On the way back from the river last night I heard on the radio that the final of the Champions League was underway and that Barcelona was beating Juventus by a goal. Football matches don´t come any bigger than this one. Both teams were set up to take the “treble” should they win this final.

I figured that I might catch the end of the game at Masia bar in Villafranco and so pulled up and shouted a pint and a tapa of boquerones en vinagre. There were three televisions blasting out the game. One was in the main part of the bar. The biggest screen was in a kind of function room behind the bar. It was pretty quiet in there – just a three or four expat types. The third telly was in a little covered extension out the front. This was where the action was. Everyone bunched up at the tables offering the best view of the game but there was some space on the tables on the opposite side and I decided to settle there.

I arrived in the 79th minute. At some stage when I was driving down the A357 Juventus had equalised. It was dark outside by then so I phoned home to say I would be late. I had just got through on the phone when Barcelona scored a second. The place erupted. The wall of sound was so dense I had to abandon the call.

You should have heard the noise everyone was making. They were yelling and thumping the tables. It was so crazy that when the owner walked in with a tray of drinks I thought he might try to ask the guys to tone it down a little. Instead he served the drinks and then let the empty metal tray fall to the floor where it made a terrific crashing sound and everyone was momentarily startled. He was looking pretty pleased with himself. This, it turned out, was simply his own personal contribution to the din.

It´s easy to get cynical about football. Trinny often moans that the top players earn silly money while people in vital jobs like nurses and teachers hit brick walls in terms of pay and it´s probably fair to say that everyone is annoyed when they realise that they probably need to work at least a couple of years to match what the top footballers earn in a week.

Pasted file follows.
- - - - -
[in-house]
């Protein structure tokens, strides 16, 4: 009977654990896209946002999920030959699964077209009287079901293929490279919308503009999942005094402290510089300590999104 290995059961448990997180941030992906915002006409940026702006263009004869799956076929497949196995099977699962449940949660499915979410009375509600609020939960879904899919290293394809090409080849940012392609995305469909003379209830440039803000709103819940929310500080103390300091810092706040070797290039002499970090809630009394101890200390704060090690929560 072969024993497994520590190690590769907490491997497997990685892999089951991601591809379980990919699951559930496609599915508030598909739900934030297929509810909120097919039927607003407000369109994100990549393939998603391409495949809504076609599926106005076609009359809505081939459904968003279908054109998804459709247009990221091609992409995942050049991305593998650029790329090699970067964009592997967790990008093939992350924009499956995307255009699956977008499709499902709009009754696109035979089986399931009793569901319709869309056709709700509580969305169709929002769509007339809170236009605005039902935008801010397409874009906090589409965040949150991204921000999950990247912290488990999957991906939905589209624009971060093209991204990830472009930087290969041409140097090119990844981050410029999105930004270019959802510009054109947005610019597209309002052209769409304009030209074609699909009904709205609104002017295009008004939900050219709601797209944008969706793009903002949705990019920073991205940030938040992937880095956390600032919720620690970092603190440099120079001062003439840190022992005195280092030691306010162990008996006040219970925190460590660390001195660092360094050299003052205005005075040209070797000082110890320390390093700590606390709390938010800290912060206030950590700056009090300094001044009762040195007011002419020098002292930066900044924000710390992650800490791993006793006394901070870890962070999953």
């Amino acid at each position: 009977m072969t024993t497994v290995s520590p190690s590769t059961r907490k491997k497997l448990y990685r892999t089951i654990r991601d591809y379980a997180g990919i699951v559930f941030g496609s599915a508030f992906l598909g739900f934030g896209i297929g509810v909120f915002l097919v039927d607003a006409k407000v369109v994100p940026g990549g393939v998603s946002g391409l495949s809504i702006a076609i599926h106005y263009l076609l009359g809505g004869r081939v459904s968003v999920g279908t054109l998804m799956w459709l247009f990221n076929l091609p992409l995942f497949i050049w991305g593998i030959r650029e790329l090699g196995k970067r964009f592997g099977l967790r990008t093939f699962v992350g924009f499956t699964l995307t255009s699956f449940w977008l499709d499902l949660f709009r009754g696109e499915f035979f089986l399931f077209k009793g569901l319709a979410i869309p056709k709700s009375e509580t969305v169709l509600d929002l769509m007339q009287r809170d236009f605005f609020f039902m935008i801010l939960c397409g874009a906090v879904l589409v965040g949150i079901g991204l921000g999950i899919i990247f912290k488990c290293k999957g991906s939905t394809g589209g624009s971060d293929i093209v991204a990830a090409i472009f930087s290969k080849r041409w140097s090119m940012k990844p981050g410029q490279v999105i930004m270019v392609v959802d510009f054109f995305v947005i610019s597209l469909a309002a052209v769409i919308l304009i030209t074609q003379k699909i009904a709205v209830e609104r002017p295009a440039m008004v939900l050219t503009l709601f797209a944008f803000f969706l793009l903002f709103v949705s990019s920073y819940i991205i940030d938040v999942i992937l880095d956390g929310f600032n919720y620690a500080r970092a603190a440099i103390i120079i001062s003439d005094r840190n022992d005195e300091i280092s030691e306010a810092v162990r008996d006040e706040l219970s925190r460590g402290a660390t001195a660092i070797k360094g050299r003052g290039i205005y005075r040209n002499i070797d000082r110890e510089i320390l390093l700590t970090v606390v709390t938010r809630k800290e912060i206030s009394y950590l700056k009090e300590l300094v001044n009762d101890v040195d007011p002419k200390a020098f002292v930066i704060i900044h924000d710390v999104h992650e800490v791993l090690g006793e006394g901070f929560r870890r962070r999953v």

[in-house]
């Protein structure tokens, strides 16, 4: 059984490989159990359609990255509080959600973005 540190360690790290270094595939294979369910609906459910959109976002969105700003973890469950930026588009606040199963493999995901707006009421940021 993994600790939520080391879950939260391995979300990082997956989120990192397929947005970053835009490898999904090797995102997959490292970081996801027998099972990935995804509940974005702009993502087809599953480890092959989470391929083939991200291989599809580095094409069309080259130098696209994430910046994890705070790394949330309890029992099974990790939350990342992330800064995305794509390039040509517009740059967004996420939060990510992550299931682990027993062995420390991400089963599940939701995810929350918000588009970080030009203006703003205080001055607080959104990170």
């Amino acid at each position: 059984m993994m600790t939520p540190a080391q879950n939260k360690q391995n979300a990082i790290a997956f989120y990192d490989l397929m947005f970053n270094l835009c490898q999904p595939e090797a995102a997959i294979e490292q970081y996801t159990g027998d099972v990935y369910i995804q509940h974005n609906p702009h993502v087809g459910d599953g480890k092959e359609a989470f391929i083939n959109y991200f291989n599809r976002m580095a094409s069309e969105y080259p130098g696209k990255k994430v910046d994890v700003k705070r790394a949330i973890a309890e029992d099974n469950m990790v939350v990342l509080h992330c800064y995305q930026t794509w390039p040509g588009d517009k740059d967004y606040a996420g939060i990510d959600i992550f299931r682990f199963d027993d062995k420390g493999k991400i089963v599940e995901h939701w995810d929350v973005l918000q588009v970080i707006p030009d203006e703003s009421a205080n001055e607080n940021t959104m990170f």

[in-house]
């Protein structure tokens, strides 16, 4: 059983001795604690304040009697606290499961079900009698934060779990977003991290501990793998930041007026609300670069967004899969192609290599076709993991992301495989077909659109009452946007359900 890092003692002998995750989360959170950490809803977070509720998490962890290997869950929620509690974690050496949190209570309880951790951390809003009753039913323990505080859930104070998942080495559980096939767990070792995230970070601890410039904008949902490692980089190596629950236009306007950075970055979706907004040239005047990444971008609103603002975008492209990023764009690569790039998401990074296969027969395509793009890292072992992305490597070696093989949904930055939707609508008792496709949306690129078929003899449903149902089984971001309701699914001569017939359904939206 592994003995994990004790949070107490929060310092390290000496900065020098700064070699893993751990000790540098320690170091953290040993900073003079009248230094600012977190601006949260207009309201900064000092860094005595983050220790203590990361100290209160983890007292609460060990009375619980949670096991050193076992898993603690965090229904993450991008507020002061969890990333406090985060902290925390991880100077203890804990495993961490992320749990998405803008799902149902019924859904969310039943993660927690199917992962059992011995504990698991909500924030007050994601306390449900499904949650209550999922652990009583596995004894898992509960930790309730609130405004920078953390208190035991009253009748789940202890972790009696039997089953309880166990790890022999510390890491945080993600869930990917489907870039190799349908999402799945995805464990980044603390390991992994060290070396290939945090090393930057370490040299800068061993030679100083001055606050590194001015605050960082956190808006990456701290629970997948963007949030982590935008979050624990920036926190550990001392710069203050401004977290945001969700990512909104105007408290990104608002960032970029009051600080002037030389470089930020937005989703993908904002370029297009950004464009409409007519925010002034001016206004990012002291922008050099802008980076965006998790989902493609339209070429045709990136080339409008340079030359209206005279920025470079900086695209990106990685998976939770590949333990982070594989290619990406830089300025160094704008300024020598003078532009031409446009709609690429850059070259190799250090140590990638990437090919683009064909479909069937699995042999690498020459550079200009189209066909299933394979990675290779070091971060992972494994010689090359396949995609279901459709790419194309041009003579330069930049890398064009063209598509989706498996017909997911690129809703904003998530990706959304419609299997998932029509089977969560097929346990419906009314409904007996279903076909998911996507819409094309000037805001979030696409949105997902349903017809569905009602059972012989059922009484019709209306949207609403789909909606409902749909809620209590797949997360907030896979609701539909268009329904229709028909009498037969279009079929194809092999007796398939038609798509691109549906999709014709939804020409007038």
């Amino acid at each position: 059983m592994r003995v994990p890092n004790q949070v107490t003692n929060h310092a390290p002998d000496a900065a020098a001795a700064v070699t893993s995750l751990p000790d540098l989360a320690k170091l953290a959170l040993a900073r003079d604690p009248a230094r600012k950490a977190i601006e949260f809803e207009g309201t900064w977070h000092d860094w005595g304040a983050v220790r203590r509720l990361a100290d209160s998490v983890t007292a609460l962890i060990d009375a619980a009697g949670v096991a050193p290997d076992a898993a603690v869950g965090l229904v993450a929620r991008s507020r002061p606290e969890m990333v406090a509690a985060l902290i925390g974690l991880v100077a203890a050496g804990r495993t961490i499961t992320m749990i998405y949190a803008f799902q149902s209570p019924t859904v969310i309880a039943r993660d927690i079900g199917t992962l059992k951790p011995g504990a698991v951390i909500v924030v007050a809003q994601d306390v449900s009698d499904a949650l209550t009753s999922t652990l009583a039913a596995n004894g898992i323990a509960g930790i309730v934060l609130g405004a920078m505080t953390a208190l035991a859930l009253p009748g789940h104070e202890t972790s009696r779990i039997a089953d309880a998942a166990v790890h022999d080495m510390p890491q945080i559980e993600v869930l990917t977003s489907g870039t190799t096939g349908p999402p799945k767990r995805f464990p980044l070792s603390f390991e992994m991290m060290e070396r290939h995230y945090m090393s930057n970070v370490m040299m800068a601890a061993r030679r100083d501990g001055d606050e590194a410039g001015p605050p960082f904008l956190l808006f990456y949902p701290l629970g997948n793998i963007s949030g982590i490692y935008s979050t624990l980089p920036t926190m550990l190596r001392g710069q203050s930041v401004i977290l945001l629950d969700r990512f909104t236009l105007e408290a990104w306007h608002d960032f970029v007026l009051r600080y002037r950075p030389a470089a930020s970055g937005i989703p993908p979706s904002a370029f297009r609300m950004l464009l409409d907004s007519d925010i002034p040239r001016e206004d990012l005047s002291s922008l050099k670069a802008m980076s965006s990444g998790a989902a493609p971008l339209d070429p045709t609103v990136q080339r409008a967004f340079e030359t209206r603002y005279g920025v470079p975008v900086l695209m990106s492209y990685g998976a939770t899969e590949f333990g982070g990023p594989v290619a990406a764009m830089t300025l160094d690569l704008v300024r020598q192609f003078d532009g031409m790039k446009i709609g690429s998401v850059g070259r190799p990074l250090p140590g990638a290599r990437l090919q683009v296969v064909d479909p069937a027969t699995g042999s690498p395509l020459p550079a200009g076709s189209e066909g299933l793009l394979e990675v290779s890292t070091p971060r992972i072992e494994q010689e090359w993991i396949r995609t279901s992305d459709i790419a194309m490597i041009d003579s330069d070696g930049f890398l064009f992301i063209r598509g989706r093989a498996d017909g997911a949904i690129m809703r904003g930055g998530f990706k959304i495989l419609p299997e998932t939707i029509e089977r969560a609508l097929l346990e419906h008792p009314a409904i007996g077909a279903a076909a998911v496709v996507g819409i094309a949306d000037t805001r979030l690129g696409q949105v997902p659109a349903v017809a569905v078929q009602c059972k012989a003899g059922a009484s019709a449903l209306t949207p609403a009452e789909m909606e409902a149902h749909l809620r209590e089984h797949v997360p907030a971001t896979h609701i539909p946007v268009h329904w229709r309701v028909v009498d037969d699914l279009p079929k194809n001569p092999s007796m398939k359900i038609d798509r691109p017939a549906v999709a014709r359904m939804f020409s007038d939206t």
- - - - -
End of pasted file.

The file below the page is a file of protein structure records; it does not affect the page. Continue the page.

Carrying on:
And of course people are milking the game at every level. The satellite people make us pay to watch key games and the ruling football elite of FIFA are a bunch of corrupt, self-serving sons of bitches. We´ve all suspected this for ages but now it seems that their number is finally up. Heads have been rolling this last week or two and no doubt there are more to follow. In the next rung of the ladder, football clubs raise ticket prices and swap football kit to ensure that kids pay enough for their heroes to drive around town in Lamborghinis.

Football teaches us the lesson, just as well as anything else, that life is not the way it should be. It is simply the way that it is. People are greedy. We live in a free market economy. If an ambulance driver says he wants a pay raise because he is struggling to cover his mortgage you tell him to bugger off. If Lionel Messi says he is not happy because the towels in the changing rooms are not fluffy enough you send someone down to the shops to sort it out. Pronto. That´s not the way it ought to be it is just the way it is.

In Masai they had their own cheerleader. He was so much fun that I sat as close as I could to him. He had a cigarette hanging out of his mouth and a bit of a beer gut. He sounded as though he had had his larynx removed surgically and had a megaphone inserted in its place. Every now and then the would run up in front of the telly and turn around to the audience and get them going with some chant. It all ended with a bunch of table thumping.

A one goal lead is never a safe thing in football and there was still some tension in the room as the clock ticked down. Then Neymar scored with a minute on the clock and everyone went nuts. Absolutely nuts. I had the foresight to settle up my bill in the 87th minute because I thought it would be pandemonium after the game had ended and that´s how things worked out. I headed out into the night while everyone was in a state of rapture. Their team has just won the Champion´s League. It was Saturday night. No work tomorrow. They had a few quid in their pockets and the beer was flowing. What more could you ask for?

All eyes on Barcelona

All eyes on Barcelona